Minorities unhappy with ruling parties over unfulfilled promises
KARACHI: Expressing their discontent over the performance of political parties, participants in a panel discussion said on Tuesday that repairing the country’s pluralistic fabric would be a long-drawn effort.
The gathering was organised to discuss how much certain mainstream political parties that returned to power in Islamabad and provinces managed to implement their ambitious manifestos they had made public before the last year’s election with particular reference to the rights of religious minorities.
The panel discussion with political parties on their performance in the elected forums was organised by the Sindh chapter of the South Asia Partnership Pakistan (SAP-PK) at a local hotel. The Muttahida Qaumi Movement (MQM) appeared to be keen to discuss the issue and sent five of its members including members of the Sindh and National assemblies.
Other parties that sent their representatives included the Jamaat-i-Islami (JI) and the National Party.
The organisers said the Pakistan Peoples Party (PPP), in power in Sindh for a second consecutive term, the Pakistan Tehreek-i-Insaf (PTI) and the Awami National Party (ANP) had also been invited to express their views, but none of them sent their leaders for unexplained reasons.
Shahnaz Sheedi, provincial coordinator of the SAP-PK, presented the key promises various parties had made in their 2013 election manifestos. The parties included the Pakistan Muslim League-Nawaz, PPP, MQM, JI, PTI and ANP.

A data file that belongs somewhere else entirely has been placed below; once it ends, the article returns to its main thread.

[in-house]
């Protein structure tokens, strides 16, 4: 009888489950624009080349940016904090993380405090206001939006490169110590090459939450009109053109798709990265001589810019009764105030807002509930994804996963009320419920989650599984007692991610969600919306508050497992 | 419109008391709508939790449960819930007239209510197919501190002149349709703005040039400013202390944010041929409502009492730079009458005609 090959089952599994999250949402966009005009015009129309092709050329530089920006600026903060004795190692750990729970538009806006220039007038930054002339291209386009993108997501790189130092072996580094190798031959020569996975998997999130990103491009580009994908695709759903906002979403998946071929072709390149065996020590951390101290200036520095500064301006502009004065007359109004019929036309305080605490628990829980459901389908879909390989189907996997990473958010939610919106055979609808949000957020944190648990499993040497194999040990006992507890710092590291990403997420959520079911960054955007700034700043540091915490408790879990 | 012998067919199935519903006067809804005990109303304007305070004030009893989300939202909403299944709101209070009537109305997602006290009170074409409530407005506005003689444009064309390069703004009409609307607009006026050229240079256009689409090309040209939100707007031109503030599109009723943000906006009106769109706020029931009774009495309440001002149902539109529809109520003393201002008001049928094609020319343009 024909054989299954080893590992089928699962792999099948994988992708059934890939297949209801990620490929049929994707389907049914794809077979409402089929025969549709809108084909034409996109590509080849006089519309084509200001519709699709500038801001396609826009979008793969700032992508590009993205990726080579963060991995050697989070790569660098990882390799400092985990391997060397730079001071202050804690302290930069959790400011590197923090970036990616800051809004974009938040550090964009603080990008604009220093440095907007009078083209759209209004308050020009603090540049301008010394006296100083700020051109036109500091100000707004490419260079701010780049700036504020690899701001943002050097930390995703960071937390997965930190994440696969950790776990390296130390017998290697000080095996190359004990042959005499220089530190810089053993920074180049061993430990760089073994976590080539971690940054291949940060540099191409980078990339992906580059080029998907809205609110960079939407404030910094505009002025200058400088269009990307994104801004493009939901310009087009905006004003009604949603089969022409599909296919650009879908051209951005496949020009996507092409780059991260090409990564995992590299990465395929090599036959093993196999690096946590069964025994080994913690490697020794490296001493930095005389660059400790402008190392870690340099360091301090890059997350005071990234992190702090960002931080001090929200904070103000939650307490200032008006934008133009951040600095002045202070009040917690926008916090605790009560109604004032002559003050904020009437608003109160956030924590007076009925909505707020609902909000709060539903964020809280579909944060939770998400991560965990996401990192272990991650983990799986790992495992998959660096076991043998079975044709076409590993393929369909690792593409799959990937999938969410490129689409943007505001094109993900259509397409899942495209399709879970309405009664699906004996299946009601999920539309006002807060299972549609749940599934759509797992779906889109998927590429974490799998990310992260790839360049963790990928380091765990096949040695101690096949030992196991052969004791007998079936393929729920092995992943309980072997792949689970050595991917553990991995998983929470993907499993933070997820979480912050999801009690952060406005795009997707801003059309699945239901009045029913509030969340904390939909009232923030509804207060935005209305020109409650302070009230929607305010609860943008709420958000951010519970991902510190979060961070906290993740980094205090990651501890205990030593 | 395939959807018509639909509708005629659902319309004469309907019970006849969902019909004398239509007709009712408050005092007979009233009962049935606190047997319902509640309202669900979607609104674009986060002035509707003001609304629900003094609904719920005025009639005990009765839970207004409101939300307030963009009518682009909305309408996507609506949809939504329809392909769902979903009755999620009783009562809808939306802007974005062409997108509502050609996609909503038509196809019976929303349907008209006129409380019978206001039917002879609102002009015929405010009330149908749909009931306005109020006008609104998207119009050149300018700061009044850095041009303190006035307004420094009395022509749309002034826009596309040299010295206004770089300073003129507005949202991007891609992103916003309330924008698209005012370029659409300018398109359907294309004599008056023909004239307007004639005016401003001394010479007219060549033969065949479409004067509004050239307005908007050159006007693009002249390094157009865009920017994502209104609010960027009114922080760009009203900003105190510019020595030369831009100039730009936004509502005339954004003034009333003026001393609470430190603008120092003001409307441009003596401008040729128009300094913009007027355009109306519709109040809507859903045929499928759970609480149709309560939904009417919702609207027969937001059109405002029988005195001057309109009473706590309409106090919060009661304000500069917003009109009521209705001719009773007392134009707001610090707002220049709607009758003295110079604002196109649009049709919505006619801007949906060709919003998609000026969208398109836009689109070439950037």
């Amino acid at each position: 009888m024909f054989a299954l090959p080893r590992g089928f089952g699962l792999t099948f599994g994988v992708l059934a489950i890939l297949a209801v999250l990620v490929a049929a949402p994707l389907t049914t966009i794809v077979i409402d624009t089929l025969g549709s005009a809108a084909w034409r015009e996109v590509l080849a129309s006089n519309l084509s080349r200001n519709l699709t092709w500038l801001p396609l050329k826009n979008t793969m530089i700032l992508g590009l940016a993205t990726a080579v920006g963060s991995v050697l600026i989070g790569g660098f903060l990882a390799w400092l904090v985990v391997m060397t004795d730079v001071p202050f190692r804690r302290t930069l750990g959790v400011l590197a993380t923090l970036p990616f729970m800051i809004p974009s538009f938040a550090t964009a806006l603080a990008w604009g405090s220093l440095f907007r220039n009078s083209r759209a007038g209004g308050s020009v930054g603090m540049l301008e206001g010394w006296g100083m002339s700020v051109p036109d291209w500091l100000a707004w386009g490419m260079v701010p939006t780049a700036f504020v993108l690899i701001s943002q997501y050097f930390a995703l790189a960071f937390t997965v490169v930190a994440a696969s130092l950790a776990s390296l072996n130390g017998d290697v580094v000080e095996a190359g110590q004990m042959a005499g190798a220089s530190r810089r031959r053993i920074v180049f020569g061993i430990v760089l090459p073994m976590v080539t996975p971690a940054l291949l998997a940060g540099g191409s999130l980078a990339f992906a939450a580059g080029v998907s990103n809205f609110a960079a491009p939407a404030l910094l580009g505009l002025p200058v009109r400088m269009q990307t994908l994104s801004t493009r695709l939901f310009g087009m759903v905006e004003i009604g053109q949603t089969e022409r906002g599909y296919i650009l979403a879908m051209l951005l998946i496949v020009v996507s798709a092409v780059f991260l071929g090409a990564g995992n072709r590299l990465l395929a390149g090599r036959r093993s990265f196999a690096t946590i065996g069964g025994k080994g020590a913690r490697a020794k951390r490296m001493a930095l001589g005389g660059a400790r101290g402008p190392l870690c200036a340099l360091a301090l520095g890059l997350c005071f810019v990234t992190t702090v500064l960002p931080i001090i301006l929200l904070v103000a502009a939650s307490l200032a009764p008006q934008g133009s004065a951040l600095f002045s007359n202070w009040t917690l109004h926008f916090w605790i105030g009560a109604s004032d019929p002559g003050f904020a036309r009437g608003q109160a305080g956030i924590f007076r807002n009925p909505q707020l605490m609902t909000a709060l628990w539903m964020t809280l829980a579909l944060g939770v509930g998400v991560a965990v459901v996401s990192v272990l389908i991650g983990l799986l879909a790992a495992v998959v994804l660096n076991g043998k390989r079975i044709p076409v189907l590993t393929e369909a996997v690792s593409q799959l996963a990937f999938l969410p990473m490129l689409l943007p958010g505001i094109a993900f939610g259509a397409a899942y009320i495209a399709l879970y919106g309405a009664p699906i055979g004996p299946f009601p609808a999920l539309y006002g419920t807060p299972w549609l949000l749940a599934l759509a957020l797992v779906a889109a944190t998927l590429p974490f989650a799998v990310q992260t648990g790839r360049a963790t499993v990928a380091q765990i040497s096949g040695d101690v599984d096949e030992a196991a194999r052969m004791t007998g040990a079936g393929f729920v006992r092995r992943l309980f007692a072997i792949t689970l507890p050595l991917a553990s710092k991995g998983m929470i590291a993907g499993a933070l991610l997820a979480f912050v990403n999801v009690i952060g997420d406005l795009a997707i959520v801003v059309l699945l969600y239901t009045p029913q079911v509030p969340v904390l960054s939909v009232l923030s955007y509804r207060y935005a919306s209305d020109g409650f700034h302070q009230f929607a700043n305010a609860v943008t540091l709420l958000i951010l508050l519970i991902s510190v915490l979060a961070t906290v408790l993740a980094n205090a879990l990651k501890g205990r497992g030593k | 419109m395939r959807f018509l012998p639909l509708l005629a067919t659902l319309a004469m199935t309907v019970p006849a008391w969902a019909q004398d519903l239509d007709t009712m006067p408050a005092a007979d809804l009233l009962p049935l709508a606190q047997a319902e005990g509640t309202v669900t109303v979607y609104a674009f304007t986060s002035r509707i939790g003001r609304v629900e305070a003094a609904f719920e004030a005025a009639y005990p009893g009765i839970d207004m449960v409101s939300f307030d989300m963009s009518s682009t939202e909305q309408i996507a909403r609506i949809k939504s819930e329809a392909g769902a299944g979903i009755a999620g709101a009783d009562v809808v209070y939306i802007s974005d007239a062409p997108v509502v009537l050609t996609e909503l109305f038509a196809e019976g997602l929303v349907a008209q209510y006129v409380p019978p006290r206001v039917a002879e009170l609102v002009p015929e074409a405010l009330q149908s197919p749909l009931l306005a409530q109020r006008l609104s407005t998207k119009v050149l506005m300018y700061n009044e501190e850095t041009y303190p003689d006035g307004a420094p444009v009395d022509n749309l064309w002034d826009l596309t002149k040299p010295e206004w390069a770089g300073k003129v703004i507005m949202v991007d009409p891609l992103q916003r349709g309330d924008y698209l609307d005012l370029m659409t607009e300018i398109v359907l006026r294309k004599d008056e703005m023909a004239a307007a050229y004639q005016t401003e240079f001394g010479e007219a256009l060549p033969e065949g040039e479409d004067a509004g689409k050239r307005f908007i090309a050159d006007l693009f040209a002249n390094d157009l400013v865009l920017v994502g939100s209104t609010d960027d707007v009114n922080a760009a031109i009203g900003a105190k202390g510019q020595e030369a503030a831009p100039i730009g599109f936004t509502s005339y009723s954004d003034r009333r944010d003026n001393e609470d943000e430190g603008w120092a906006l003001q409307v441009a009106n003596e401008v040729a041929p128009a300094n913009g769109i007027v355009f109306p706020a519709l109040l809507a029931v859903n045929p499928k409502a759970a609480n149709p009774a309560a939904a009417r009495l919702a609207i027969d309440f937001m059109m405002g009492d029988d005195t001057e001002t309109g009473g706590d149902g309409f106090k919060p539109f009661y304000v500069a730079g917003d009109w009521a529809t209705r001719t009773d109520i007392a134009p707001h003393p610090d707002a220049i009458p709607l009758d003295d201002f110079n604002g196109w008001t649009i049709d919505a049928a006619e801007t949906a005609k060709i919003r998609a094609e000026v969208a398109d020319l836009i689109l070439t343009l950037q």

Since the PPP made more promises, it came under greater criticism by the participants. The participants were informed that the National Assembly discussed the issues of minorities for a mere 15 hours during more than 1,000 of hours of proceedings.Veteran rights activist Amar Nath said the minorities personal law was being delayed for decades and called all the manifestos a ‘farce’ prepared only to take the minorities for a ride.
The PPP promised positive legislation for the religious minorities, equal opportunities, action against forced conversions, protection for individuals and their worship places, removal of discriminatory articles from the Constitution and controversial subjects from school curricula. The party also promised that it would aim for five per cent seats for the minorities in the legislatures.
The PML-N, in power in Islamabad, had promised equal status to the minorities, no misuse of religion and punishment for those found misusing it. The party also claimed that it would get a minorities protection bill passed and allocate five per cent quota for marginalised communities.
Similarly, the JI, PTI and ANP had what some participants termed ‘copied and pasted’ similar paragraphs in their manifestos.
The Sindh Assembly somewhat improved on it, which had 21 out of 57 sittings talking on various issues involving religious minorities.
Jaipal Chhabria said Pakistan should be given the status of a secular state.
He criticised all the political parties and said that despite the MQM’s stature as a secular political party, it had failed to include a single member from Hindus, Christians or Sikhs in its coordination committee.
Members from various religious communities were disappointed that their wait for the 5pc job quota as promised by many political parties was not yet over.
MQM lawmakers Manohar Lal and Poonjomal defended their party’s secular stance and called on all the communities to shun their religious bias and be part of the country’s mainstream politics.
JI’s Mohammad Hussain Mehnati said his party would always side with the minorities for the cause of their ‘just rights’.
Hameer Baloch of the National Party, Advocate M. Parkash, Advocate Rochiram, Zulfiqar Shah, Kalpana Devi and others also spoke.
Published in Dawn, October 1st, 2014